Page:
April 17th is recognized as Ford Mustang Day worldwide, and as this beloved classic celebrates its 59th anniversary, it remains the best-selling sports car globally for the last 10 years. Taiwanese car enthusiasts, however, have even more reason to celebrate, as the latest electric Mustang crossover is set to finally arrive in Taiwan.
Since its debut in 1964, the Ford Mustang has become a symbol for contemporary American pop culture, appearing in over 3,000 movies worldwide. The Mustang is not only a sports car with consistently strong sales over the past 10 years but also serves as a testament to the free-spirited nature of the American people. Ford’s internal data reveals that the United States remains the best-selling market for the Mustang, accounting for 78% of global sales. On top of that, a number of markets reported sales growth in 2022, including Germany at 17%, the UK at 14.4%, Switzerland at 14.9%, and the Middle East at 7.4%.
Ford has incorporated electrification and zero-emissions technology into its Mustang lineup while continuing to maintain that classic design. Since its launch, 150,000 units of the Ford Mustang Mach-E have been produced, and it is now confirmed that the model will enter Taiwanese and Australian markets in the second half of the year—expanding the Mach-E’s sales reach to 39 countries.
Despite Ford’s ongoing struggle with production capacity, the company is confident in achieving sales of 600,000 EVs by 2023. The introduction of the Mach-E to Taiwan demonstrates a gradual increase in production capacity that allows Ford to supply more markets. The Mach-E is undoubtedly an excellent vehicle—ranking top three in US sales in 2022—and overall the model has achieved a balance in terms of range, price, interior space, and technological performance.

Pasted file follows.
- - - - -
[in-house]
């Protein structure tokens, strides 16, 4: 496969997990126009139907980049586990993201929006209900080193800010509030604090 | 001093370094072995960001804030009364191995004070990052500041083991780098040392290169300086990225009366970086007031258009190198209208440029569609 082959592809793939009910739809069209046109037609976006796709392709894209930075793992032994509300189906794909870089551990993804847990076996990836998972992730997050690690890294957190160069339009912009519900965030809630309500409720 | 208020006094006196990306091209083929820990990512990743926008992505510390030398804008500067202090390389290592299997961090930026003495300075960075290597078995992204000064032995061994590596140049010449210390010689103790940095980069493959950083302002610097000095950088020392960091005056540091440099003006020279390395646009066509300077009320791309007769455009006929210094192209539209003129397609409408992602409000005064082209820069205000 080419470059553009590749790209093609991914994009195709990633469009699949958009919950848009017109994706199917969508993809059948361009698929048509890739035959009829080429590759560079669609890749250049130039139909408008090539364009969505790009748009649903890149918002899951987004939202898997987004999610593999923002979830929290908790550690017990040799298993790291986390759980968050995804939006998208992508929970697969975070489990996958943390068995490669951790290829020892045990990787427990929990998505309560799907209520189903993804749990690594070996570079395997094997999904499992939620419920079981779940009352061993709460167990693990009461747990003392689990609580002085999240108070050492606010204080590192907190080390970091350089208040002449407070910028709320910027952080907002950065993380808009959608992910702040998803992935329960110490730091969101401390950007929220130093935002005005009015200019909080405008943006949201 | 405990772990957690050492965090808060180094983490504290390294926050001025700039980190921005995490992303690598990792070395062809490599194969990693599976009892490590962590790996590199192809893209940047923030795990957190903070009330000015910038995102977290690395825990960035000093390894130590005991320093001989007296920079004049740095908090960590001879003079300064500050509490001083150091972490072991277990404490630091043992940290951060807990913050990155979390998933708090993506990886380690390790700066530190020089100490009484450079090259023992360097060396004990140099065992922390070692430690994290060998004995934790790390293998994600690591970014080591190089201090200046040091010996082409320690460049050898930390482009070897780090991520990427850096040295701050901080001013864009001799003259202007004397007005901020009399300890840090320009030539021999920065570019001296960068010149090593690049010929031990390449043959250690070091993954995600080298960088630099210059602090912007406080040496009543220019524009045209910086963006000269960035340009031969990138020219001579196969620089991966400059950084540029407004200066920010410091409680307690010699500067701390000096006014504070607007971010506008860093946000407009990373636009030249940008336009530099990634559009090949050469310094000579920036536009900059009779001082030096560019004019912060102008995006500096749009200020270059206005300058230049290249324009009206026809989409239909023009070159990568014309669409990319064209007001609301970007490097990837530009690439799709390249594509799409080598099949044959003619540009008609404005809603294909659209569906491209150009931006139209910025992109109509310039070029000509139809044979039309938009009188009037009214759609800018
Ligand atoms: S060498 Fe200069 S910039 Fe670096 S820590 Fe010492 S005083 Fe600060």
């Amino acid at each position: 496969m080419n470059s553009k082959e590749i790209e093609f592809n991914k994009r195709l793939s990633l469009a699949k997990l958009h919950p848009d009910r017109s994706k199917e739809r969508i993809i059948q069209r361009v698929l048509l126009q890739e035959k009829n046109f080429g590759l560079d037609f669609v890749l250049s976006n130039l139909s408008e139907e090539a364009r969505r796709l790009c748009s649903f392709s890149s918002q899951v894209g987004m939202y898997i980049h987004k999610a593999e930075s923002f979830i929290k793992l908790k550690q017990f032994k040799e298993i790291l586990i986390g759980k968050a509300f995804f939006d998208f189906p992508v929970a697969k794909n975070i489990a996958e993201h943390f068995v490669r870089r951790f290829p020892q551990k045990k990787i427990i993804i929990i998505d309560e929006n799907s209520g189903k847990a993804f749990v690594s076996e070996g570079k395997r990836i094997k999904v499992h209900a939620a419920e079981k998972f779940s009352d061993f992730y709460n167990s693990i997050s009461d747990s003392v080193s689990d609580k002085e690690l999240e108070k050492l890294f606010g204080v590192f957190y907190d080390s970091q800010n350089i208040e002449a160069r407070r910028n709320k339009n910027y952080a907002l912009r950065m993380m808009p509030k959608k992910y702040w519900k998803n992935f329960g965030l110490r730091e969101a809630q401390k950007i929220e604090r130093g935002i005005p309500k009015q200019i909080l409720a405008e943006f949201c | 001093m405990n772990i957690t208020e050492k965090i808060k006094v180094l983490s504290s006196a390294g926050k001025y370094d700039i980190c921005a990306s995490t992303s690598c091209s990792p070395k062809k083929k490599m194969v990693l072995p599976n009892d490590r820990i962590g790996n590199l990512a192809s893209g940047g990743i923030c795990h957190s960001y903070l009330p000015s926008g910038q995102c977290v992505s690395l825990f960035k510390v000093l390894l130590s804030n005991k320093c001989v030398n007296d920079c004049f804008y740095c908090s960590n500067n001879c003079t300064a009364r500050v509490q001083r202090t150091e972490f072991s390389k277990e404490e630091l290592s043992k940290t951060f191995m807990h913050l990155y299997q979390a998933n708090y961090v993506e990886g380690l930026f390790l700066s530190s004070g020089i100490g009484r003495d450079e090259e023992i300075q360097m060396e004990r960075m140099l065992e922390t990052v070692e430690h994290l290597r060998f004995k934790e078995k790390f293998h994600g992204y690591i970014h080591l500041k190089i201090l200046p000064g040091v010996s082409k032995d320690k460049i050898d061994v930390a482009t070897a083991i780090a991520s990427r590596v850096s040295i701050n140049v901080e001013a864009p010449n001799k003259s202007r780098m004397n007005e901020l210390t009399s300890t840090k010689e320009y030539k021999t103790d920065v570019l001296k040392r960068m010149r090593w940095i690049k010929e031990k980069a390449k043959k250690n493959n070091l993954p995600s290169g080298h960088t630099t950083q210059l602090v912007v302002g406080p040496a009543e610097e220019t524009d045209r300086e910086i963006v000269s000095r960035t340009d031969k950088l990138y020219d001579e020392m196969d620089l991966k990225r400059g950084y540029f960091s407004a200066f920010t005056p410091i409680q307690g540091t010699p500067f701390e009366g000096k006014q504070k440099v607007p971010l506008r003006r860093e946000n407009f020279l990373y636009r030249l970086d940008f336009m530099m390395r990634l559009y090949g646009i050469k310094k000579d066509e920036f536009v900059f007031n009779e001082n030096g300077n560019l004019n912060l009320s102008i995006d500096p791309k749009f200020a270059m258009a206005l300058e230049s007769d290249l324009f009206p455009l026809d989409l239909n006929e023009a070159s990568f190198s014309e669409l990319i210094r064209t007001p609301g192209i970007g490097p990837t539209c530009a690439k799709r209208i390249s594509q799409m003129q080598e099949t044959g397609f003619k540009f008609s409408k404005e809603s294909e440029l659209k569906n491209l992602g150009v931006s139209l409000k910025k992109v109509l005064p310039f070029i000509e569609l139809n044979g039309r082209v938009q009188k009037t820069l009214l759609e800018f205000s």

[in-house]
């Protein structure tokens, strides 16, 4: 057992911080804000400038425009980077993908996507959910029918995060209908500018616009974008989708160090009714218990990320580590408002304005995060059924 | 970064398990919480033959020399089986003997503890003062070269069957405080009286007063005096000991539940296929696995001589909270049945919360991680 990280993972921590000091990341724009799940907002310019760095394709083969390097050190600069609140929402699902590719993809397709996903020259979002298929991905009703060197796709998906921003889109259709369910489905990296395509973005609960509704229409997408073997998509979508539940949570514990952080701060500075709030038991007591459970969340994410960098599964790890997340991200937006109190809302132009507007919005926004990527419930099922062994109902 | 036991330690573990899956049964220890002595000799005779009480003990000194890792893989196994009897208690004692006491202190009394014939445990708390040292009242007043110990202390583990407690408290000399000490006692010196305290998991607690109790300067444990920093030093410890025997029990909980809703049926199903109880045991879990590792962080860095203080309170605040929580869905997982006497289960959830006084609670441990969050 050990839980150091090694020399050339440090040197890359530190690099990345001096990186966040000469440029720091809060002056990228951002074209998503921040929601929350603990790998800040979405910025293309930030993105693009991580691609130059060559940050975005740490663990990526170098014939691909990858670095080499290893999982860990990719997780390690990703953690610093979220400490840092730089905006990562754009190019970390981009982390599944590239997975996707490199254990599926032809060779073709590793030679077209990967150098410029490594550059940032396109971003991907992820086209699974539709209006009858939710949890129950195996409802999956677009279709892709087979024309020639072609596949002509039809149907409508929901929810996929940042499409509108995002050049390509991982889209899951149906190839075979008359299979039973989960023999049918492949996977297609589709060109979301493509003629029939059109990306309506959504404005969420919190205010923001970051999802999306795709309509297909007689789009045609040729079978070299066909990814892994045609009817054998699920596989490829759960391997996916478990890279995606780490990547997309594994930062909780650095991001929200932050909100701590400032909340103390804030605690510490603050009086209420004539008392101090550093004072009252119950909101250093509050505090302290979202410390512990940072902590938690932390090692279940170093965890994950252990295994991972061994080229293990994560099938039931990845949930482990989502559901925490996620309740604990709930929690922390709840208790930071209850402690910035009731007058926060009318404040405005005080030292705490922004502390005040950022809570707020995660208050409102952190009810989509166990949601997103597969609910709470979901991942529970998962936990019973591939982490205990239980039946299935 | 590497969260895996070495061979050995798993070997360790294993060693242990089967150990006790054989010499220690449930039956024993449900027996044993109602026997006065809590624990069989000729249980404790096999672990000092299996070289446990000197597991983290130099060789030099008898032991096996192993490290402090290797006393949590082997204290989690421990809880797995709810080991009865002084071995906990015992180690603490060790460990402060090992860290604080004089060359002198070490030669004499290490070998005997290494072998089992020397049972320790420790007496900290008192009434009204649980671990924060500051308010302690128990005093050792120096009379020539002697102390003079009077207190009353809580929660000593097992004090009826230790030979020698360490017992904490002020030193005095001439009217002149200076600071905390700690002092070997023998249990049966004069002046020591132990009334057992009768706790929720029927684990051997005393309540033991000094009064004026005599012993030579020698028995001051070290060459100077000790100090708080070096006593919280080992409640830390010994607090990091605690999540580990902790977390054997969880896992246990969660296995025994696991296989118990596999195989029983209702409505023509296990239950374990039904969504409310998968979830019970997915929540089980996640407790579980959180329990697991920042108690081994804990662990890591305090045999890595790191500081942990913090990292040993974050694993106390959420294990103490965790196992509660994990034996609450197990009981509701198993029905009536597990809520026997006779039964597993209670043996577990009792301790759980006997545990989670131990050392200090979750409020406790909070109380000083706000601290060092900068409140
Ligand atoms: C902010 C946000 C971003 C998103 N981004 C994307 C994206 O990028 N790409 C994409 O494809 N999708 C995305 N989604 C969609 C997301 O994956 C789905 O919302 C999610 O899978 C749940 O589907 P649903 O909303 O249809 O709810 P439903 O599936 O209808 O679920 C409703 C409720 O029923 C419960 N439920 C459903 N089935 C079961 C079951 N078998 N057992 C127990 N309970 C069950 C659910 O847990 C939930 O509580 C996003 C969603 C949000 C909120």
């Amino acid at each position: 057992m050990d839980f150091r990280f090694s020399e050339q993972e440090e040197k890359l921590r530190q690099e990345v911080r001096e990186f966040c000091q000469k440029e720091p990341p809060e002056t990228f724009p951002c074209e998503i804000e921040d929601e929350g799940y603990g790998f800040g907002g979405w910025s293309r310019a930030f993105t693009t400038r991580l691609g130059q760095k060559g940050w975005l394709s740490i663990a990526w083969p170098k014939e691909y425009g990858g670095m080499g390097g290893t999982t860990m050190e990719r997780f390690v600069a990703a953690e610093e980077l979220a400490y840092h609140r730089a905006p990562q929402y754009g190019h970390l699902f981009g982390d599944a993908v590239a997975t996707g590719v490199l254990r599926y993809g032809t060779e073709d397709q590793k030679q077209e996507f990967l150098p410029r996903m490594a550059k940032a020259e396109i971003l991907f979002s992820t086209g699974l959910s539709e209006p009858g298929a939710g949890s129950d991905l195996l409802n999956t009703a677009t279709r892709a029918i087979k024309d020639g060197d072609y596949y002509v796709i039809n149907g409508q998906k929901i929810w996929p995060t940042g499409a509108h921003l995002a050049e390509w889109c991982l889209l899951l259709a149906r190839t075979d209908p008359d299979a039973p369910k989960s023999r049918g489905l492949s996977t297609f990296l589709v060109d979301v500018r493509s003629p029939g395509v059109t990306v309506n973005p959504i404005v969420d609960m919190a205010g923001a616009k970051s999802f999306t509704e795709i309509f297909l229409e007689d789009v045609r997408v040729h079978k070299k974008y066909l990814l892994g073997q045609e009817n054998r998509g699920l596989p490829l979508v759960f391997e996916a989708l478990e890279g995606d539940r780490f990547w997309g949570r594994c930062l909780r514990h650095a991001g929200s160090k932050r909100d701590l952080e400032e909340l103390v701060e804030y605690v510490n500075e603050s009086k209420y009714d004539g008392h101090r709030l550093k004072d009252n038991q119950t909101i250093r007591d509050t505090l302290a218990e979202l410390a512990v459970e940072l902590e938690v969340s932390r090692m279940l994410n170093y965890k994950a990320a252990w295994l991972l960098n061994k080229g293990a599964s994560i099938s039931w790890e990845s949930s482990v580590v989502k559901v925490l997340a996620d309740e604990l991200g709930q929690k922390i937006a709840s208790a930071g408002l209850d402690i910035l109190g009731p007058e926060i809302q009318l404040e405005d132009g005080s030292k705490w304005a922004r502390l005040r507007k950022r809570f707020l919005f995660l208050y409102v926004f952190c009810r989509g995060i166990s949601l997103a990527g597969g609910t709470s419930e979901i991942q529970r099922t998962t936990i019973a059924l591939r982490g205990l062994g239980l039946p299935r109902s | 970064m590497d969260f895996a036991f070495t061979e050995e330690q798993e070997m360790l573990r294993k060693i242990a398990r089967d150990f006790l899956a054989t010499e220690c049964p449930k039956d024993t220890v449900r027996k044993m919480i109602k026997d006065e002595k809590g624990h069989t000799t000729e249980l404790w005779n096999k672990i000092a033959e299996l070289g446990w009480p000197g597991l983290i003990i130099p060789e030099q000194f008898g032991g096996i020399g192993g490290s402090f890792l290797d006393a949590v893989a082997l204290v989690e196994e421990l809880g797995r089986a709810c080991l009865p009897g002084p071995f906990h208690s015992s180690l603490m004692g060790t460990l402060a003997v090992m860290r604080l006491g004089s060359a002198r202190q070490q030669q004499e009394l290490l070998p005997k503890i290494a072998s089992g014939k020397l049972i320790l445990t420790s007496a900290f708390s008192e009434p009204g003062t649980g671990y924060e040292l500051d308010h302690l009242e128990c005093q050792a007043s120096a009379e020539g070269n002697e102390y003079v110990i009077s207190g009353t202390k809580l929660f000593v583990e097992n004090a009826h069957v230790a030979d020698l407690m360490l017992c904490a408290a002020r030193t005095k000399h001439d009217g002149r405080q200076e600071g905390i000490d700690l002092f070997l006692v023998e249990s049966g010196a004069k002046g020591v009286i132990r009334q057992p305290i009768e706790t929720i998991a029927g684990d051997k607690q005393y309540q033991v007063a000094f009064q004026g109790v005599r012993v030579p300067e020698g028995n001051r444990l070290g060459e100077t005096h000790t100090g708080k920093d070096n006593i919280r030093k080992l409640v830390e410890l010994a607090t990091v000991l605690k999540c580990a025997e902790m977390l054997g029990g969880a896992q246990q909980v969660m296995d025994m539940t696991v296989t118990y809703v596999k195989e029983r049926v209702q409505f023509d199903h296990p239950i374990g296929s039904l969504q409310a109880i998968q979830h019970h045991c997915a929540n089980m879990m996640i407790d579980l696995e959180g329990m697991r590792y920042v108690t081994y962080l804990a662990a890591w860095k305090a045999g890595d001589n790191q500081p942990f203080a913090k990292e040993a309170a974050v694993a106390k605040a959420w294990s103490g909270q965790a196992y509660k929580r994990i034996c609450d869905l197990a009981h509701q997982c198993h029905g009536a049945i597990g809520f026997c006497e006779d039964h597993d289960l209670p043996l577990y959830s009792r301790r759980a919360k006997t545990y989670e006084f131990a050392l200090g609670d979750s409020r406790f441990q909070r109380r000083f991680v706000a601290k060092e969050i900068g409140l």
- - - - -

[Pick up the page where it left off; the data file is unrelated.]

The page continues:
However, entering the Taiwanese EV market presents significant challenges, with two major factors posing difficulties for Ford: First, pricing will be a hurdle, especially as Tesla continues to reduce prices. The Mach-E’s price in Taiwan is unlikely to be lower than the Model Y, which could significantly impact sales.
Second, charging infrastructure also remains a challenge. Although automakers claim support from numerous third-party charging service providers, Tesla’s self-built Supercharger stations are set to reach 80 locations this year, offering not only denser coverage but also greater convenience than third-parties. Under these dual advantages, any competitor in the same class as Tesla would find it difficult to survive in Taiwan. However, perhaps the Mustang’s allure will enable it to be an exception?
(Image Source: Ford)